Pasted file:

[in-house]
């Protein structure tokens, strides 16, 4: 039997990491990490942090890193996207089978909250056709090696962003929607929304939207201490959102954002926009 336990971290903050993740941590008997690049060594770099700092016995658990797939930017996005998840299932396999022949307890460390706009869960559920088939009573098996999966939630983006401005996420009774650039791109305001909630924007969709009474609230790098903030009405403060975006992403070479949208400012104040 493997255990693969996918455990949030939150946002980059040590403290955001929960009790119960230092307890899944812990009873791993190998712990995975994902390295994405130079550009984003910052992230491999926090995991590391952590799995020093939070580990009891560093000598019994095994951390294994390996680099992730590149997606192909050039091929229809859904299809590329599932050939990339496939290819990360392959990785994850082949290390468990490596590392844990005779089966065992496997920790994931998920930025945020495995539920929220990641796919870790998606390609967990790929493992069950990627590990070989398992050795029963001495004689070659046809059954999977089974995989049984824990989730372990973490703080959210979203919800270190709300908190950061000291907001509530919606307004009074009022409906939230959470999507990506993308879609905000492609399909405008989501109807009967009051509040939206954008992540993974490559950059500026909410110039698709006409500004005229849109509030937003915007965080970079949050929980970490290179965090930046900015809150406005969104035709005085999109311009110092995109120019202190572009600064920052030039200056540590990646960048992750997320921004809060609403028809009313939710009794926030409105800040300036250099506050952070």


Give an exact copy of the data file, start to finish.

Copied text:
[in-house]
């Protein structure tokens, strides 16, 4: 039997990491990490942090890193996207089978909250056709090696962003929607929304939207201490959102954002926009 336990971290903050993740941590008997690049060594770099700092016995658990797939930017996005998840299932396999022949307890460390706009869960559920088939009573098996999966939630983006401005996420009774650039791109305001909630924007969709009474609230790098903030009405403060975006992403070479949208400012104040 493997255990693969996918455990949030939150946002980059040590403290955001929960009790119960230092307890899944812990009873791993190998712990995975994902390295994405130079550009984003910052992230491999926090995991590391952590799995020093939070580990009891560093000598019994095994951390294994390996680099992730590149997606192909050039091929229809859904299809590329599932050939990339496939290819990360392959990785994850082949290390468990490596590392844990005779089966065992496997920790994931998920930025945020495995539920929220990641796919870790998606390609967990790929493992069950990627590990070989398992050795029963001495004689070659046809059954999977089974995989049984824990989730372990973490703080959210979203919800270190709300908190950061000291907001509530919606307004009074009022409906939230959470999507990506993308879609905000492609399909405008989501109807009967009051509040939206954008992540993974490559950059500026909410110039698709006409500004005229849109509030937003915007965080970079949050929980970490290179965090930046900015809150406005969104035709005085999109311009110092995109120019202190572009600064920052030039200056540590990646960048992750997320921004809060609403028809009313939710009794926030409105800040300036250099506050952070």